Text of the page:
Most of us end up doing a lot of typing when we use our computers. Whether it’s word processing, creating emails or chatting over social networks. One thing you are quite likely to do, is type common phrases or blocks of text more frequently than others which makes repeatedly entering the same thing again and again a waste of your time and possibly money. It can be quite annoying knowing you have already typed the same thing in multiple times and perhaps in different applications as well, and now you have to do the same again.
If you’re a Microsoft Office user, there is a function called Autotext which can insert a common phrase or string of text as you start typing it in, saving a bit of time and keyboard tapping. Unfortunately this is only available when you type common phrases into Word so you have to look elsewhere for a feature like this to be available in all applications.
PhraseExpress is a utility that can do a similar thing to the Autotext function and a lot more besides. It can create macros and text snippets to insert custom text when a specific string abbreviation is entered or a configured hotkey is pressed. It also has an Autocomplete feature that monitors what you type and offers to complete any phrases it recognizes you are frequently typing. There is also a number of Text Templates which can be downloaded and imported into the program enabling extra functionality. These include a special functions calculator which can work out sums for you as you type, and a system wide spelling corrector which works with any application. Other notable functions include a Clipboard Manager that remembers multiple entries and can remove any text formatting from the contents, and a management tool if you are someone who uses signatures in your emails. Last but not least, there is the ability to launch a specified program or folder by using a single keystroke or by typing an abbreviation. There’s quite a lot this program can do.
PhraseExpress is free for personal use, and has a setup installer which can integrate with the context menus and start with Windows, or a dedicated portable USB version. When the program is run, it doesn’t open a window, but sits as an icon in the system tray. Simply click the icon and Settings to get to the main window. The left half of the main window contains a tree structure where you can manage all the phrases that have been created including creating, deleting and moving. The right side is where you create the phrases to use.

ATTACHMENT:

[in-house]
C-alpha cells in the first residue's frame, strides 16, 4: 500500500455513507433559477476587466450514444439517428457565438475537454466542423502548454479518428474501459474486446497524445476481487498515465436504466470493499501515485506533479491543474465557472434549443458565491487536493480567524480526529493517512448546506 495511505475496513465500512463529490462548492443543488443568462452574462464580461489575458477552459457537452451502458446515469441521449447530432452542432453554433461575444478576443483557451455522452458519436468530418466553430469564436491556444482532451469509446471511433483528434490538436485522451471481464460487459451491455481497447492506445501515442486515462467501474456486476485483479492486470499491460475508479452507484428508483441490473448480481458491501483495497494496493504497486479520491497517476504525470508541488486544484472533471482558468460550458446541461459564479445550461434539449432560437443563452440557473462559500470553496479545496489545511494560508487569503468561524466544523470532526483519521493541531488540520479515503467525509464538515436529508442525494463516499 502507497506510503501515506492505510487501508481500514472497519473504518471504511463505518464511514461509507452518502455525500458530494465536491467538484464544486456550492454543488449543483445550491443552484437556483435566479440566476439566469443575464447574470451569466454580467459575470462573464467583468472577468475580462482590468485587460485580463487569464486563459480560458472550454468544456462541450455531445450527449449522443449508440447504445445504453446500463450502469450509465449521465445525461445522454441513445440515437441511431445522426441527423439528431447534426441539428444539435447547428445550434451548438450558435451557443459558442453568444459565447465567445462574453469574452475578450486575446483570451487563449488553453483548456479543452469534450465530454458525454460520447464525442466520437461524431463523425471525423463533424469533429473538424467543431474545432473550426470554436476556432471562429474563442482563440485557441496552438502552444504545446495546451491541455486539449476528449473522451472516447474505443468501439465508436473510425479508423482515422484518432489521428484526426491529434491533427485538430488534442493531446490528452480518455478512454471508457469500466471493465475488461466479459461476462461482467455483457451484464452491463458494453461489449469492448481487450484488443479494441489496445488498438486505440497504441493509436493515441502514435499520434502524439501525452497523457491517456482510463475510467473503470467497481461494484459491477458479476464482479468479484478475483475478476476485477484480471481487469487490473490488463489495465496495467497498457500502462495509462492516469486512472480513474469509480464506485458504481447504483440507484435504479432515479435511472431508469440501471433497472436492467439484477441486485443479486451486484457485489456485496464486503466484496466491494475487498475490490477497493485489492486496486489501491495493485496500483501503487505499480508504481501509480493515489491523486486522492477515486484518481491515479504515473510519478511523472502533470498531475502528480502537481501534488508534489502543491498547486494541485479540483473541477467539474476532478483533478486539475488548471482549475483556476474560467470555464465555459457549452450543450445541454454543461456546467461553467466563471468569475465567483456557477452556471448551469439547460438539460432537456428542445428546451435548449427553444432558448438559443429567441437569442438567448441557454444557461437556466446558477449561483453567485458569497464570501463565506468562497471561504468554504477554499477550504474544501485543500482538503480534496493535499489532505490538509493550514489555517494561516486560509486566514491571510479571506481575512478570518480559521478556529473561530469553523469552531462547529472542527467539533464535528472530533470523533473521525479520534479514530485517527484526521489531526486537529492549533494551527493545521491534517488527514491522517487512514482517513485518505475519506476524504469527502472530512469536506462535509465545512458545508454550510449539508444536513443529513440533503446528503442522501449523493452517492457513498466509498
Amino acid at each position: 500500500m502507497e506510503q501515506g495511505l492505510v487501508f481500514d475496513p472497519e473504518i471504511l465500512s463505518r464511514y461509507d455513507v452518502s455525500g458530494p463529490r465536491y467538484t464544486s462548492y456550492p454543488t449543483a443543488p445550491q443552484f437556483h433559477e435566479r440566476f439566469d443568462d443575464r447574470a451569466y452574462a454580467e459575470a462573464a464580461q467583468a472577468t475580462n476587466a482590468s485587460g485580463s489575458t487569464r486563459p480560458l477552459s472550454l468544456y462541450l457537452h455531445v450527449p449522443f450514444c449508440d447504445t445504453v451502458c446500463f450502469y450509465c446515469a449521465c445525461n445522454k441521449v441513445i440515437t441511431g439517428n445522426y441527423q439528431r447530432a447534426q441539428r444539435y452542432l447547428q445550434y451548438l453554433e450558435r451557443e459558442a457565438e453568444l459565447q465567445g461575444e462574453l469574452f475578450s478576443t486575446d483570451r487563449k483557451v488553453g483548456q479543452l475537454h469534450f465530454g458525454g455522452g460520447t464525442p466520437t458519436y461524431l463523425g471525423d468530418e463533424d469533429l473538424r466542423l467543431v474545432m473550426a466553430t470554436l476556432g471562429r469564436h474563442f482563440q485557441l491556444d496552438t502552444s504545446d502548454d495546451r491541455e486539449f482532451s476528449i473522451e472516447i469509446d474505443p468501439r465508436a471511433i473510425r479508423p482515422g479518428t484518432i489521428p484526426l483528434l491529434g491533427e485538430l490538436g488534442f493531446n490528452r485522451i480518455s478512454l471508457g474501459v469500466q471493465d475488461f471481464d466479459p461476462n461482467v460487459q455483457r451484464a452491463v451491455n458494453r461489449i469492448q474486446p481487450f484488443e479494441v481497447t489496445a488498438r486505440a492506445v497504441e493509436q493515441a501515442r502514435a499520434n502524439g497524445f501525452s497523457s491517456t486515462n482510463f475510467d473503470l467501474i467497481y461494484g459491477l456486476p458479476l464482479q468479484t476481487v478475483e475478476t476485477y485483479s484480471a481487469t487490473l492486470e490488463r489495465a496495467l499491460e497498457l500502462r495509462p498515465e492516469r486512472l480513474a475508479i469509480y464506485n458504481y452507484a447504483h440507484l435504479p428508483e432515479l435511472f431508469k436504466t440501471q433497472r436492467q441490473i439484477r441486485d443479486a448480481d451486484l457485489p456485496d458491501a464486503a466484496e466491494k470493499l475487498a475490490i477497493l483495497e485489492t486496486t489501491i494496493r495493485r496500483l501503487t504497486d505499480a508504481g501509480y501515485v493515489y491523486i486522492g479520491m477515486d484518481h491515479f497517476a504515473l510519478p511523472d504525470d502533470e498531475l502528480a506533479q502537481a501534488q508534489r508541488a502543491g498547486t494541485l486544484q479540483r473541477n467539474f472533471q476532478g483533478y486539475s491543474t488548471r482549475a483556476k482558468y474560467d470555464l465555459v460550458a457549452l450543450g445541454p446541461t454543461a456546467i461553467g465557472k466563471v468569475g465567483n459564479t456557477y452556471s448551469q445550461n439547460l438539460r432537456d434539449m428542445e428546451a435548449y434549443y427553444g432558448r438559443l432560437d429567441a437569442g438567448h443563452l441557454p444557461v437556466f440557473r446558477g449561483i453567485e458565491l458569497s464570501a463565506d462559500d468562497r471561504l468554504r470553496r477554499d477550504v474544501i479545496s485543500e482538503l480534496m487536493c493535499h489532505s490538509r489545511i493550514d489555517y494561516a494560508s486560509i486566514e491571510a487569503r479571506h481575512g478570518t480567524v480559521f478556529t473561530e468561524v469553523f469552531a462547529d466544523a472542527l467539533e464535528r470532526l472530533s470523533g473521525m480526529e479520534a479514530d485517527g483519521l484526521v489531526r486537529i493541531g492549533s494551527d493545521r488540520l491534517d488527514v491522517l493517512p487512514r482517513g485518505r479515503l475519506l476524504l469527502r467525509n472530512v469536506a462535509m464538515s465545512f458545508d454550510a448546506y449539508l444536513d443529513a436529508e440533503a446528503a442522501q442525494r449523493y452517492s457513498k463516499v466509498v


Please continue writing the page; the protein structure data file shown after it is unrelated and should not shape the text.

As a simple get started, the example below will create a new phrase when you enter a couple of autotext keystrokes.
To create a new phrase click the New Phrase button;
1. Give it a name.
2. Enter the phrase content which will be the expanded text after you have typed in the abbreviation. Any text currently in the clipboard can be inserted if you look under ‘Clipboard Cache’ in the phrases and folders tree.
3. Designate a hotkey if you want one by selecting the qualifier key and picking a hotkey from the dropdown list.
4. Finally, enter the autotext which is shorthand for the phrase in the content box. Obviously you need to pick an abbreviation which is not too common otherwise the program will try to insert the phrase far too often and in places you don’t want.
Now the phrase has been set up, the autotext will expand into the phrase when you type it into a program or press the shortcut key.
The program can do a lot more than insert ordinary text strings. Clicking the dropdown Add Macro button will bring up a large list of additional items that can be accessed or executed when the hotkey or autotext is triggered. These are potentially quite powerful and range from inserting the date and time and advanced text manipulation, to opening web pages, executing applications and copying to or pasting from the Clipboard. For a full list, refer to the Macros section of the documentation. Even if you don’t want the text expansion features, Phrase Express is still versatile enough to be considered as a useful Clipboard manager or Shortcut key creator.
If you want to be selective in choosing which phrases can be made available to which programs, pressing the Expert Mode button brings up some additional options. Ticking the Execute only in certain program’ option lets you select which software the phrase can be used in and also any software to specifically exclude.
There really is a massive amount of options and functions available here, and it will take a bit of time to get things set up and configured to your liking. A good read of the Documentation is highly recommended to get the most out of Phrase Express, and there are a number of videos available to demonstrate various functions.